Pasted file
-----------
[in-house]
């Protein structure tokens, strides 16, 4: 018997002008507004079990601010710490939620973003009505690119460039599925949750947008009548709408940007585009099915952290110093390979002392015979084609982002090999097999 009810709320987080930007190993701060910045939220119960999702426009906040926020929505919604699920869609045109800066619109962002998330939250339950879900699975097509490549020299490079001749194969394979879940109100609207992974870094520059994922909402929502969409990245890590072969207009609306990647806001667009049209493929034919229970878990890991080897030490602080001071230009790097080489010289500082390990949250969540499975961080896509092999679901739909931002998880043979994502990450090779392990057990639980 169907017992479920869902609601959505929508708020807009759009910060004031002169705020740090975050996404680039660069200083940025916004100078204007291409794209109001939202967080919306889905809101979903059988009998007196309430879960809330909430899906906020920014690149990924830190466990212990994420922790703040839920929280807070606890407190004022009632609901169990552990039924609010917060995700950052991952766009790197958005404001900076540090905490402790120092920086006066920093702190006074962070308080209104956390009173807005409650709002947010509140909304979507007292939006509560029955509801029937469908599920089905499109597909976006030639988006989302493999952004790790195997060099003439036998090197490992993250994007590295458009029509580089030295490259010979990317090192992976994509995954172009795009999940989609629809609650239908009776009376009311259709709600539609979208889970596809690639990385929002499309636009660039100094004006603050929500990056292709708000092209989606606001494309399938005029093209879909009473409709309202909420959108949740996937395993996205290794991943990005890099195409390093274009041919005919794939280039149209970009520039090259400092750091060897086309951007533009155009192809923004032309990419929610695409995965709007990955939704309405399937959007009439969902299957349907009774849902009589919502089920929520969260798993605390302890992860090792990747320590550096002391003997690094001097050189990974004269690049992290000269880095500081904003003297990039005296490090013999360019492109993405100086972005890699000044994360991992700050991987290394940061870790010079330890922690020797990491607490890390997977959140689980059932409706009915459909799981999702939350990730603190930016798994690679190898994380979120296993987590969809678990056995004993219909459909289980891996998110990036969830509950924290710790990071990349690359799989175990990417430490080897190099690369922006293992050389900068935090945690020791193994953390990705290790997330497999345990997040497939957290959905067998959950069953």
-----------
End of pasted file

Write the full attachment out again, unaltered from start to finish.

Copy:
[in-house]
């Protein structure tokens, strides 16, 4: 018997002008507004079990601010710490939620973003009505690119460039599925949750947008009548709408940007585009099915952290110093390979002392015979084609982002090999097999 009810709320987080930007190993701060910045939220119960999702426009906040926020929505919604699920869609045109800066619109962002998330939250339950879900699975097509490549020299490079001749194969394979879940109100609207992974870094520059994922909402929502969409990245890590072969207009609306990647806001667009049209493929034919229970878990890991080897030490602080001071230009790097080489010289500082390990949250969540499975961080896509092999679901739909931002998880043979994502990450090779392990057990639980 169907017992479920869902609601959505929508708020807009759009910060004031002169705020740090975050996404680039660069200083940025916004100078204007291409794209109001939202967080919306889905809101979903059988009998007196309430879960809330909430899906906020920014690149990924830190466990212990994420922790703040839920929280807070606890407190004022009632609901169990552990039924609010917060995700950052991952766009790197958005404001900076540090905490402790120092920086006066920093702190006074962070308080209104956390009173807005409650709002947010509140909304979507007292939006509560029955509801029937469908599920089905499109597909976006030639988006989302493999952004790790195997060099003439036998090197490992993250994007590295458009029509580089030295490259010979990317090192992976994509995954172009795009999940989609629809609650239908009776009376009311259709709600539609979208889970596809690639990385929002499309636009660039100094004006603050929500990056292709708000092209989606606001494309399938005029093209879909009473409709309202909420959108949740996937395993996205290794991943990005890099195409390093274009041919005919794939280039149209970009520039090259400092750091060897086309951007533009155009192809923004032309990419929610695409995965709007990955939704309405399937959007009439969902299957349907009774849902009589919502089920929520969260798993605390302890992860090792990747320590550096002391003997690094001097050189990974004269690049992290000269880095500081904003003297990039005296490090013999360019492109993405100086972005890699000044994360991992700050991987290394940061870790010079330890922690020797990491607490890390997977959140689980059932409706009915459909799981999702939350990730603190930016798994690679190898994380979120296993987590969809678990056995004993219909459909289980891996998110990036969830509950924290710790990071990349690359799989175990990417430490080897190099690369922006293992050389900068935090945690020791193994953390990705290790997330497999345990997040497939957290959905067998959950069953």